I don’t really remember a lot of my biology study at school. If my biologist friends could look away now then I’ll admit, I found it really boring. There are seven characteristics of life and to a teenage boy only one is of any interest; to a Christian teenage boy? That was off limits too. Biology felt like it was just a way to give us a science lesson where we couldn’t burn down the science labs. I somehow passed science, however, and one of the things that I do remember is phototropism.
Phototropism is directional growth in which the direction of growth is determined by the direction of the light source.
Or, more simply, it’s the reason so many plants grow towards the sunlight. One of the most amazing things about God is how He permeated all He created with so much purpose. If a plant is full of purpose then how much more us? And if you don’t think a plant is full of purpose, then why would things exist that were both beautiful and are providers of the very oxygen we need to live? Just as we learn about Caravaggio by analysing his brushstrokes, we can learn things about God by looking at His work. We can look at these comparitively simple organisms and learn about the way to grow.
Naturally, of course, any thing we look at in order to learn more can’t come from head knowledge from school or college or wherever. As my Pastor, Jon Cook, spoke about at church a few weeks ago, everything must be calibrated to the word of God. Truth is not relative, it’s absolute and it’s measured by the word. Nature might bare witness to God’s creation but it’s the creator not the created that brings truth. Over the next few blog posts I want to write about growth and health, both personal and as churches, as a response to light.
The importance of light runs right through the bible. If we go right back to the very beginning we see that the first thing God did was command light into being. He did not start His work of creation until He had brought forth light and, after He did so, He saw that it was good.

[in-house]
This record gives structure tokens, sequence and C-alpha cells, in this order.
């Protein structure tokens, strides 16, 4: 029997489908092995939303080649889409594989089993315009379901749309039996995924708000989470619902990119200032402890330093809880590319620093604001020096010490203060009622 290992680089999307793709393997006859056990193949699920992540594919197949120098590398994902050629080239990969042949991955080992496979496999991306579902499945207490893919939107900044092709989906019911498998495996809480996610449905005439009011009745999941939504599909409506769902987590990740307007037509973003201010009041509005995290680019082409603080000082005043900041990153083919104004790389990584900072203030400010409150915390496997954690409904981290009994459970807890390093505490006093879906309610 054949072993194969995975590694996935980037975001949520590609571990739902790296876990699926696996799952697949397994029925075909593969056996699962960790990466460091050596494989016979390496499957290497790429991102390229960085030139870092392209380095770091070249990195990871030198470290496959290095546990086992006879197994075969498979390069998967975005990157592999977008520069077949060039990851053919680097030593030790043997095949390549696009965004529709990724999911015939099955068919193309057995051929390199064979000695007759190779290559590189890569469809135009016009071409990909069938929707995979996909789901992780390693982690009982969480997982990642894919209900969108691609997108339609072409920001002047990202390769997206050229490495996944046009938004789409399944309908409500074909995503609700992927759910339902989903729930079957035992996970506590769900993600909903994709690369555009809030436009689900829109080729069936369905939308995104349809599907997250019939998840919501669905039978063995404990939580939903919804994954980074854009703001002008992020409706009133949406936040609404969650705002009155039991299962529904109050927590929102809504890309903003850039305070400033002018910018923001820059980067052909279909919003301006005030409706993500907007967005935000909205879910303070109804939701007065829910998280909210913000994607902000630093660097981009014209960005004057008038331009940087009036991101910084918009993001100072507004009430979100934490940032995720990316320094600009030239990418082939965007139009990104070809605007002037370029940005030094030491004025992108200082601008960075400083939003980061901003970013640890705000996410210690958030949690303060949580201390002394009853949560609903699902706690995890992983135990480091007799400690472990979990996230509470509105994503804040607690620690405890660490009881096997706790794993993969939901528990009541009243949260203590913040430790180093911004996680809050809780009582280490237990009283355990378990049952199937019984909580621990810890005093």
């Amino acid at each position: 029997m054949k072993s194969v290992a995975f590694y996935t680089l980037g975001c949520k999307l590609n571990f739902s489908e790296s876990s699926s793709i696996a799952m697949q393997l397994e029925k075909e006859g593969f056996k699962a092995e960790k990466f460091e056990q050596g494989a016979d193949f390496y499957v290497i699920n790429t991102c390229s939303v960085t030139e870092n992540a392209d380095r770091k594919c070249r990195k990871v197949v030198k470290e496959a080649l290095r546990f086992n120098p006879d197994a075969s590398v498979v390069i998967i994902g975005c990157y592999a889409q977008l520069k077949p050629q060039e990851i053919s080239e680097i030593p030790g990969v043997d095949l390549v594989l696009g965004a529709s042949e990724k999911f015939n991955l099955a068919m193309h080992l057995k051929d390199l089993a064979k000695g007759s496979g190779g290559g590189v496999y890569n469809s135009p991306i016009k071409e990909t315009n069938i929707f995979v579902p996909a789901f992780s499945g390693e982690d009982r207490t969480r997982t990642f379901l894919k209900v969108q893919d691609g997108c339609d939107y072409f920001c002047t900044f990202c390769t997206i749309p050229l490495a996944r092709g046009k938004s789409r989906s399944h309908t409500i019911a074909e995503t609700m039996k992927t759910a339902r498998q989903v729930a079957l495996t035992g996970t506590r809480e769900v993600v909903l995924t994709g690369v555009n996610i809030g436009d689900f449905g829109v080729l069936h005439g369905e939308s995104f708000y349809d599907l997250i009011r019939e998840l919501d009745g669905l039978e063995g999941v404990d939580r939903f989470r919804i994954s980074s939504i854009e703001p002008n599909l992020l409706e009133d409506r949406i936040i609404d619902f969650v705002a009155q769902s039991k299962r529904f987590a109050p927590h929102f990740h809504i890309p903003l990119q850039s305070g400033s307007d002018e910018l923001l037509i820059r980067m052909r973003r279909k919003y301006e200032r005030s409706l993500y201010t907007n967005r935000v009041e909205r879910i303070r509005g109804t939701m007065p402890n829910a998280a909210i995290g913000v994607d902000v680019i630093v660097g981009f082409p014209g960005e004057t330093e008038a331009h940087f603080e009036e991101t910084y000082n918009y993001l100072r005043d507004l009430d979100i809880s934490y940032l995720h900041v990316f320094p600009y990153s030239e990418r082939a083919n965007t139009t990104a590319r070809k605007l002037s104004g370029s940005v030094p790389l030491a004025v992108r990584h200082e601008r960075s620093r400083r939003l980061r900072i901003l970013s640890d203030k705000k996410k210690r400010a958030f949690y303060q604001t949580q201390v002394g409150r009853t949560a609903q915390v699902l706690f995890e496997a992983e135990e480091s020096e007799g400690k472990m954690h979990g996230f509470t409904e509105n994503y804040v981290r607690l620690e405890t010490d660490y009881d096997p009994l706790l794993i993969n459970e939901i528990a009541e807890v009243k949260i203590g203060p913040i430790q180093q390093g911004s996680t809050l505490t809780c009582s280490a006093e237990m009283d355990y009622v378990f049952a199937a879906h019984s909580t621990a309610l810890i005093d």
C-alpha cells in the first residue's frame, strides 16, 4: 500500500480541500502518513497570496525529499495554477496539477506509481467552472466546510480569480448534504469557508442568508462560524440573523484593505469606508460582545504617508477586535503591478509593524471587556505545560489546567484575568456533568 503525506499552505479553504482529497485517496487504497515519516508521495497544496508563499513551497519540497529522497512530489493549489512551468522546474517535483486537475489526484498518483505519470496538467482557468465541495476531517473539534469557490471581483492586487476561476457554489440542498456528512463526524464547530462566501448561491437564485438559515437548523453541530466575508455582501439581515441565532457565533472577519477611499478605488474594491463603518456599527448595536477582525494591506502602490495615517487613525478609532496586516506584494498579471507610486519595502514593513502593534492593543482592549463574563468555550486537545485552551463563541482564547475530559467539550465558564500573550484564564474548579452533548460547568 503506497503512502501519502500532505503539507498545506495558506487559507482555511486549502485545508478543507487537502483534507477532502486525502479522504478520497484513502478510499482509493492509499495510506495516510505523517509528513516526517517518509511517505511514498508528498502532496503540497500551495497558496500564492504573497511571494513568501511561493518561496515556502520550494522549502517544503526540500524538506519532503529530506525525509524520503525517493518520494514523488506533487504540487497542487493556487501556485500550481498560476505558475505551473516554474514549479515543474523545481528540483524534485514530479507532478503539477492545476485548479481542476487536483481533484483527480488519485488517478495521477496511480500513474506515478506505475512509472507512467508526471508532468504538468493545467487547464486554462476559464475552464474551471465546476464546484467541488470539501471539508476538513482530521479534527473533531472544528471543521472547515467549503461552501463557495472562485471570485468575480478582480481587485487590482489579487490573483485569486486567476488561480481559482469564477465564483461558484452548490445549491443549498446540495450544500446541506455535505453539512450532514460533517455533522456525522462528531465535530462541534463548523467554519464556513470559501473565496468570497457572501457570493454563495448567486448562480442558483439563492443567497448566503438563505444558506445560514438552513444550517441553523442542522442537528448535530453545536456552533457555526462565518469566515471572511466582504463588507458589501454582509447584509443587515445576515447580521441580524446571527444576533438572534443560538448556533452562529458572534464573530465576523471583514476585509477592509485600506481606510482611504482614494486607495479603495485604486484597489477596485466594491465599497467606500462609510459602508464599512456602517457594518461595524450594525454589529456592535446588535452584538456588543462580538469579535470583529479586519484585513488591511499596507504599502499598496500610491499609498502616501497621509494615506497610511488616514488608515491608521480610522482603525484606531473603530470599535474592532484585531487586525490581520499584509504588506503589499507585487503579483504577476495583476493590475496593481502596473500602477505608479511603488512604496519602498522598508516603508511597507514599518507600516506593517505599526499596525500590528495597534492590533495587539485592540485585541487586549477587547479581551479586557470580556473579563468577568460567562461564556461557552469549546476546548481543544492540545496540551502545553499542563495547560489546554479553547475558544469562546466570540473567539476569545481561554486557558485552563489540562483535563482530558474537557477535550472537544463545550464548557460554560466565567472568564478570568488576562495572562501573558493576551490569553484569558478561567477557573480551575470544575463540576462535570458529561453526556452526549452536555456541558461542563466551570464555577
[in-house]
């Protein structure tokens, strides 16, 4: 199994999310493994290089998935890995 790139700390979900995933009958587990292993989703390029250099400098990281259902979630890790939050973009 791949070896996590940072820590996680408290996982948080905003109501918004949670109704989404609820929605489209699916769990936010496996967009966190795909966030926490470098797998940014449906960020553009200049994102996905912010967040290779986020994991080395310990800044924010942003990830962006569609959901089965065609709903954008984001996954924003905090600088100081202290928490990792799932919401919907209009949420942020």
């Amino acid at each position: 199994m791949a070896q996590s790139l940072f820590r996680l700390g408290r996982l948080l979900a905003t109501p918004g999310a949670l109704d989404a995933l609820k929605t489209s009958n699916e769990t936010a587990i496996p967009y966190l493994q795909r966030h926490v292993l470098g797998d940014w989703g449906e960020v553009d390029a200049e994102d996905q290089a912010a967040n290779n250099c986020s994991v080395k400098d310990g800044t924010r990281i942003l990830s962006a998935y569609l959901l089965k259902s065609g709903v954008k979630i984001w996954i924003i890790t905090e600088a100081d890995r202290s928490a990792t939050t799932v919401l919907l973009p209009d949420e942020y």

“In the beginning, God created the heavens and the earth. The earth was without form and void, and darkness was over the face of the deep. And the Spirit of God was hovering over the face of the waters. And God said, “Let there be light,” and there was light. And God saw that the light was good. And God separated the light from the darkness.”
The first thing God did, before He created life, was to create light. Before He created living things He put into place the environment in which they would prosper. He called forth light and then life, likewise His work in our lives begins not with us but as a response to His light. As the apostle Peter says so eloquently he has called out of darkness into his marvellous light.
“But you are a chosen race, a royal priesthood, a holy nation, a people for his own possession, that you may proclaim the excellencies of him who called you out of darkness into his marvelous light.”
– 1 Peter 2:9
We’re called into marvellous light. Our whole lives are called forth to grow into the light. A quick glance into the book of John shows us, if there was any doubt, exactly what the light is.
“Again Jesus spoke to them, saying, ‘I am the light of the world. Whoever follows me will not walk in darkness, but will have the light of life.’”
For me this scripture is at the centre of the way we do life. If we’re called forth into light then the light source becomes of the greatest importance and here we are again with Jesus in the centre. Growing towards the glow is growing closer to Jesus; like the plant that points itself to get maximum exposure to sunlight we need to angle ourselves towards Jesus. Just as everything about the plant comes from its position in relationship to the sun, everything about us should come from our position in relationship to the son.
Just as at creation God created the environment for life to thrive by setting that light in place, so through Jesus we come into an environment where we can thrive, where growth is a natural effect of His presence and where multiplication, generosity, and life in abundance grow as parts of our very being. The essential and key ingredient to our growth is how we are positioned in relation to Jesus; this effects not only how we ourselves develop but should also effect our relationship to church and to others.
In the next few blog posts I hope to look in a little more depth at how living life in this way positions us for growth not just as an individual but as part of the body of Christ.